Extended Q&A: Joel Hodgson of MST3K
This is an extended Q&A version of my recent phone interview with Joel Hodgson, creator of the cult TV show “Mystery Science Theater 3000,” which is celebrating the big 2-0 with the “Mystery Science Theater 3000 20th Anniversary Edition.”
In the interview, Hodgson talks happily about getting to revisit the space-based movie riffing/puppet show he created back in 1988. He also talked about his new movie-mocking project “Cinematic Titanic” with former MST3K cast members Trace Beaulieu, Mary Jo Pehl, Frank Conniff and J. Elvis “Josh” Weinstein.
He also talks about why he left the show in 1999 and describes it as a “personal tragedy.”
MST3K fans (AKA MSTies) may find it tragic that Hodgson doesn’t give much hope for a crossover between “Cinematic Titanic” and RiffTrax, the movie-mocking audio commentaries that former MST3K cast members Michael J. Nelson, Bill Corbett and Kevin Murphy are creating.
Q: I just got off the phone with original cast member Trace Beaulieu a second ago.
A: Oh, good I’m right on time.
Q: I got the whole scoop from him. Now, I’m going to check in with you and see if your stories match up.
A: OK, I bet they’re pretty close. (laughing)
Q: So where are you calling me from?
A: I’m calling you from Pennsylvania. I’m at a coffee shop in Pennsylvania.
Q: How’d do you end up in a coffee shop in Pennsylvania?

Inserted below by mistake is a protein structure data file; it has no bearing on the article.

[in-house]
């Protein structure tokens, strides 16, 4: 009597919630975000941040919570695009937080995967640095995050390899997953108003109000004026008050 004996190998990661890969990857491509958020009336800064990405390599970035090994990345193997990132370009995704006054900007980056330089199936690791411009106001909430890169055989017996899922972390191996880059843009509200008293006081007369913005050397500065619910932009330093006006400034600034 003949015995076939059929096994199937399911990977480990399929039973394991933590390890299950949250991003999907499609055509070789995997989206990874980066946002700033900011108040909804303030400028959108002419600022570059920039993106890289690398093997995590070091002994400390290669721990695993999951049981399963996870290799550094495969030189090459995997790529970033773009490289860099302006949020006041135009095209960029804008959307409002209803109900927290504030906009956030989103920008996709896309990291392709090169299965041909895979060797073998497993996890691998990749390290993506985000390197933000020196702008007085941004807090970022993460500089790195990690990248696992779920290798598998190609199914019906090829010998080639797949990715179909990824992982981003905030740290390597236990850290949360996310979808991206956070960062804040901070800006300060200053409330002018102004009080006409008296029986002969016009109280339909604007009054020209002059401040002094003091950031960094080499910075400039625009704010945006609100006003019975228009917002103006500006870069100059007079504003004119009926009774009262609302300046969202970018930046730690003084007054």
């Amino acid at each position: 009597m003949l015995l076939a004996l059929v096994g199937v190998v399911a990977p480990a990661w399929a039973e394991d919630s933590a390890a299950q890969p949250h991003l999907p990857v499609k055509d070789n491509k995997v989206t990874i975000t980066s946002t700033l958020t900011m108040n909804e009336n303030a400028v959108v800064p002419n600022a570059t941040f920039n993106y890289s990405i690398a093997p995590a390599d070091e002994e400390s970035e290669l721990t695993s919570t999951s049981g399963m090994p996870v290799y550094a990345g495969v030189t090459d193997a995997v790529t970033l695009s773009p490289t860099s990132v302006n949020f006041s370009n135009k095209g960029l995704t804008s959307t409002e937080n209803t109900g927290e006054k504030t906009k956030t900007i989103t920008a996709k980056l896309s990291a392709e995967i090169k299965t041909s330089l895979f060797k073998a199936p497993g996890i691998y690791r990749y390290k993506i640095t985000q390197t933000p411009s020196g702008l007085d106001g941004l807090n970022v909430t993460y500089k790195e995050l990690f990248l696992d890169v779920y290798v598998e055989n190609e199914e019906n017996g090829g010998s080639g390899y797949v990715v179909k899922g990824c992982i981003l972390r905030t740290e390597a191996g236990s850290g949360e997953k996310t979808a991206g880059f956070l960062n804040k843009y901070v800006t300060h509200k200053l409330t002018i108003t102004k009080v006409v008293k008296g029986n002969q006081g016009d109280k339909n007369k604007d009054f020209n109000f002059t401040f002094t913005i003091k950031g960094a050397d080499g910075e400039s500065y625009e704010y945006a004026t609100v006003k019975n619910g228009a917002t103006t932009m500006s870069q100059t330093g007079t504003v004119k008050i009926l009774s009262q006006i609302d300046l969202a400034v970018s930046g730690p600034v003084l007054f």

A: I just moved to Pennsylvania.
Q: Oh, OK. So there’s no weird story like you were kidnapped by aliens and left there because you were wanting some caffeine?
A: I can’t talk about that. (laughing) I can’t. Actually, they’re looking at me right now. I can’t say anything.
Q: Well, we’ll try not to say anything that will upset the aliens.
A: All right, sounds good.
Q: Did you ever imagine when you started MST3K that I would be calling you about the 20th anniversary?
A: Oh, absolutely not. It’s so funny. I’m just thrilled and it’s so great. But no, I didn’t have the faintest idea. I mean, it’s funny, when we were doing it, people would go ‘Are you surprised that people like your show and it’s on TV?’ I would always kind of go, ‘No, ‘cause that’s why you make a TV show. You do it ‘cause you think you have a good idea and you think people will like it.’ So that part I saw, but not 20 years later, and we actually every year we sell more DVDs than we did the previous year. It’s kind of like the comic equivalent of Steve Miller Band’s ‘Fly Like an Eagle’; it just keeps getting reinvented and rediscovered by new generations.